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The Jewish Agency canceled a board meeting planned for St. Petersburg, Russia, later this month, after Moscow yesterday told the Israeli embassy that it would not allow it to take place.

Agency sources attributed the diplomatic row to the presence on the board of businessman Leonid Nevzlin, who is a political enemy of Prime Minister Vladimir Putin.

The agency's board meets three times a year to determine policy. The meeting was scheduled to be in two and a half weeks in Russia, where agency chairman Natan Sharansky was born. It had been planned for months and was promoted as an historical event. It was to be attended by hundreds of Israeli and Jewish delegates from all over the world.

Sharansky announced officially that the St. Petersburg convention was canceled and would take place in Jerusalem instead. An agency spokesman said preparations took some three months and coordinated with the Israeli Foreign Ministry and the St. Petersburg governor.

In the last two weeks the agency and the Israeli embassy in Moscow received messages from Moscow objecting to the gathering. The official reason was that the agency, acting in Russia legally as a local NGO, could not hold an international conference.

An agency source said the Kremlin's real objection stems from Nevzlin's membership on the board. The Russian-born Nevzlin, who made his fortune as a high-ranking executive in the former Russian oil firm Yukos, settled in Israel six years ago after business partner Mikhail Khodorkovsky was arrested.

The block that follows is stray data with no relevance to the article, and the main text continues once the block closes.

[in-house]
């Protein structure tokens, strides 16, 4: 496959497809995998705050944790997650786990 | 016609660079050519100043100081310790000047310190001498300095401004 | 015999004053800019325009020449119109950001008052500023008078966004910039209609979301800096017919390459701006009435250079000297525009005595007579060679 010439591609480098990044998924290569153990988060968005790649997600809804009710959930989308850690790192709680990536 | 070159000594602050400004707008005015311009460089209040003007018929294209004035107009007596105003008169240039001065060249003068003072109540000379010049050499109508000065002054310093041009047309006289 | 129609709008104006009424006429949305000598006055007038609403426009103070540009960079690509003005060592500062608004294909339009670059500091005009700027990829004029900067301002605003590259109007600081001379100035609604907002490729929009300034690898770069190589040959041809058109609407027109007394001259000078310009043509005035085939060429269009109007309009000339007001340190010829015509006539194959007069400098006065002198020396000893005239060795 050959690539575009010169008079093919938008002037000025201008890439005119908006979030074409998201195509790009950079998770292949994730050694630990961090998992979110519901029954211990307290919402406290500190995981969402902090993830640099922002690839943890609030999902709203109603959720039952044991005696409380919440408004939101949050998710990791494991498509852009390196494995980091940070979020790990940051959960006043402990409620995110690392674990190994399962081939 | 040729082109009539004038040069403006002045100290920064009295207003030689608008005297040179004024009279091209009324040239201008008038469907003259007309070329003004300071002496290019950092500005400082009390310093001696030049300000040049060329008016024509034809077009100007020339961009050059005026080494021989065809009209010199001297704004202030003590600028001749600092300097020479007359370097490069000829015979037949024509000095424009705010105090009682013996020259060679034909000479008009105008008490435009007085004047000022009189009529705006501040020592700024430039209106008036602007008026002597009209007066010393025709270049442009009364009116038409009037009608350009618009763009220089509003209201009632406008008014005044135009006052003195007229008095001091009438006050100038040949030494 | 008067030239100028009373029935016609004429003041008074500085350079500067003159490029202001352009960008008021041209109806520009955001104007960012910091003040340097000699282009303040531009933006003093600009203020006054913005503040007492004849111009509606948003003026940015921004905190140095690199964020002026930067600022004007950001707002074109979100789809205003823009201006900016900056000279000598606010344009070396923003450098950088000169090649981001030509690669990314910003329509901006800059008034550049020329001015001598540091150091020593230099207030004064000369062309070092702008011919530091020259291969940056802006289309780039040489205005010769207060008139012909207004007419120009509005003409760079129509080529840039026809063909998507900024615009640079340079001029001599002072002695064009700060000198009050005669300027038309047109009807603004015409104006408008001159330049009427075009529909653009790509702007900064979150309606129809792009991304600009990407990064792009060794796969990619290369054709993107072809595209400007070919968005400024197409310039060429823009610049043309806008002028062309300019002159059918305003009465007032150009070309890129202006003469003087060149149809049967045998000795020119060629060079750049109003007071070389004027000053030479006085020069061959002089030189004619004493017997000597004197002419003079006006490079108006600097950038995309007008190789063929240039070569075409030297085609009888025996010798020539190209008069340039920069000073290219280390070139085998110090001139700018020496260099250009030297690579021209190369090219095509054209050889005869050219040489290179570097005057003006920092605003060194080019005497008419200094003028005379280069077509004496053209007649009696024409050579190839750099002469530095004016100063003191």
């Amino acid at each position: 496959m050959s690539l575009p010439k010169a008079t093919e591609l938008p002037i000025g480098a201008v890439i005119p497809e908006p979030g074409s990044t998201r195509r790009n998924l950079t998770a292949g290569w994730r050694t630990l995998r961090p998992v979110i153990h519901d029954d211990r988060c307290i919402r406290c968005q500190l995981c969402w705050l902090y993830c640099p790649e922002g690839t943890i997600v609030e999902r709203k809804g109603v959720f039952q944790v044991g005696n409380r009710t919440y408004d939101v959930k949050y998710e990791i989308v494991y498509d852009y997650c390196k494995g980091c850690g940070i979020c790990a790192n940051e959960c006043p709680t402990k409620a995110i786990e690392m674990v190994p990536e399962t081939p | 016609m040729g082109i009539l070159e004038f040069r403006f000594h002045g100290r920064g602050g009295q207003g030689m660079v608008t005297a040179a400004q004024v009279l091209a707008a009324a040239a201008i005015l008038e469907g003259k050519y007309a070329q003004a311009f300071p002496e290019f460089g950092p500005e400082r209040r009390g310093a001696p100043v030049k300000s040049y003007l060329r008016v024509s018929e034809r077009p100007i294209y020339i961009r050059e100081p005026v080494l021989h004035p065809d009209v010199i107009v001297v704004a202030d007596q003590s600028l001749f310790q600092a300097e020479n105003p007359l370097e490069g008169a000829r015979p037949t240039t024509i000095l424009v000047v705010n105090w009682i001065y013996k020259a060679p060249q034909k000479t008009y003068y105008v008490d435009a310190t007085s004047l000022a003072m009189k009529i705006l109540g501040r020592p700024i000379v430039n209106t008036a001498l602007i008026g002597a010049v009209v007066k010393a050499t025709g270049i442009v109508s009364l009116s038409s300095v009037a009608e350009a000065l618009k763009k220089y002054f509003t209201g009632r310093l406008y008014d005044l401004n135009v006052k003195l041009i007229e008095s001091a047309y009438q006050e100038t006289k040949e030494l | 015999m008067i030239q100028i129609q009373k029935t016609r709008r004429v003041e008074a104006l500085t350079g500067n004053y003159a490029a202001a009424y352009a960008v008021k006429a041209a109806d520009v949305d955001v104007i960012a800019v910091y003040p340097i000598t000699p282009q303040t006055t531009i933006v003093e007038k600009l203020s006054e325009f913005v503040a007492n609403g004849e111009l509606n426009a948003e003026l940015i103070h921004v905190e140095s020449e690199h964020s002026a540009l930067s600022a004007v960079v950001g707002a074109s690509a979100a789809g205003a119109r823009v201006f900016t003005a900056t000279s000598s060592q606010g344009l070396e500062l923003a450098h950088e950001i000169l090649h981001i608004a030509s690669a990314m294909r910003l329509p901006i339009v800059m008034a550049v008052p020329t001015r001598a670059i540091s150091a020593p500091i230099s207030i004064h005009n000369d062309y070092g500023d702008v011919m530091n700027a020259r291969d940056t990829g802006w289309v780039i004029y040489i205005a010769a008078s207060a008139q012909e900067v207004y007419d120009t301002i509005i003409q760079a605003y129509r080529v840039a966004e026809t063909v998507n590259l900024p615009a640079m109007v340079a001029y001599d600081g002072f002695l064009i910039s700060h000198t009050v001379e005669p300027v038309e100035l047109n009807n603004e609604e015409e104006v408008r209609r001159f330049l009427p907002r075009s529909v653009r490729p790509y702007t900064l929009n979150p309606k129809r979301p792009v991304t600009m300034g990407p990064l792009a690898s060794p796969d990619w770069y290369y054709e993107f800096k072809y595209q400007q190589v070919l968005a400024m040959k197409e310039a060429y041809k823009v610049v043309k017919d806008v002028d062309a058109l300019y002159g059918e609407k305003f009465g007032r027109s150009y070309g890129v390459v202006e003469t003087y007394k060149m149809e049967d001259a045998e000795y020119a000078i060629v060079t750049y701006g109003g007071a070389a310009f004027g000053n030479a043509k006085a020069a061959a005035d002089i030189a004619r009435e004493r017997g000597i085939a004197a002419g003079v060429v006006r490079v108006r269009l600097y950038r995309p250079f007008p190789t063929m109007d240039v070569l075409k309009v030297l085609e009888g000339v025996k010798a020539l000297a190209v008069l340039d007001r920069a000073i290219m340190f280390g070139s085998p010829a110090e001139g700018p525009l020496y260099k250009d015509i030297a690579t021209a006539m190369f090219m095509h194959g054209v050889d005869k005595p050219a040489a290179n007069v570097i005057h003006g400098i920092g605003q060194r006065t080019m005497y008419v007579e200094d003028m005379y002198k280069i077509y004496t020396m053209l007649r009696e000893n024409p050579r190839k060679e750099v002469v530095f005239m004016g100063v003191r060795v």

Nevzlin and other Yukos executives paid a heavy price for supporting some of Putin's political rivals, as Russia issued arrest warrants against them. Russia is seeking Nevzlin on allegations of attempted murder and corruption.

The Israeli Supreme Court has rejected the extradition requests, citing insufficient evidence.

"Obviously Nevzlin himself wouldn't have come to the meeting," an agency source said. "He wouldn't want to be arrested and end up like Mikhail Khodorkovsky in prison. But the fact that he's a member of the board is a red flag to the Russians."

A senior official blasted the agency yesterday for inviting hundreds of people to the event before making sure the Russian government would allow it to take place. The source said the agency's management was "amateurish."

"Someone probably didn't notice that Nevzlin's name appears on all the lists of governors' names passed on to the Russians. They should have known it would infuriate the Russians," the source said.

Agency officials also slammed the Foreign Ministry and especially Foreign Minister Avigdor Lieberman, who boasts of his close relations with the Russian administration.

Had they acted in time they could have avoided the embarrassment to the most active Israeli body operating in Russia, they said.

The Foreign Ministry and Lieberman's office refused to comment. Nevzlin's spokesman said, "we are not familiar with the case."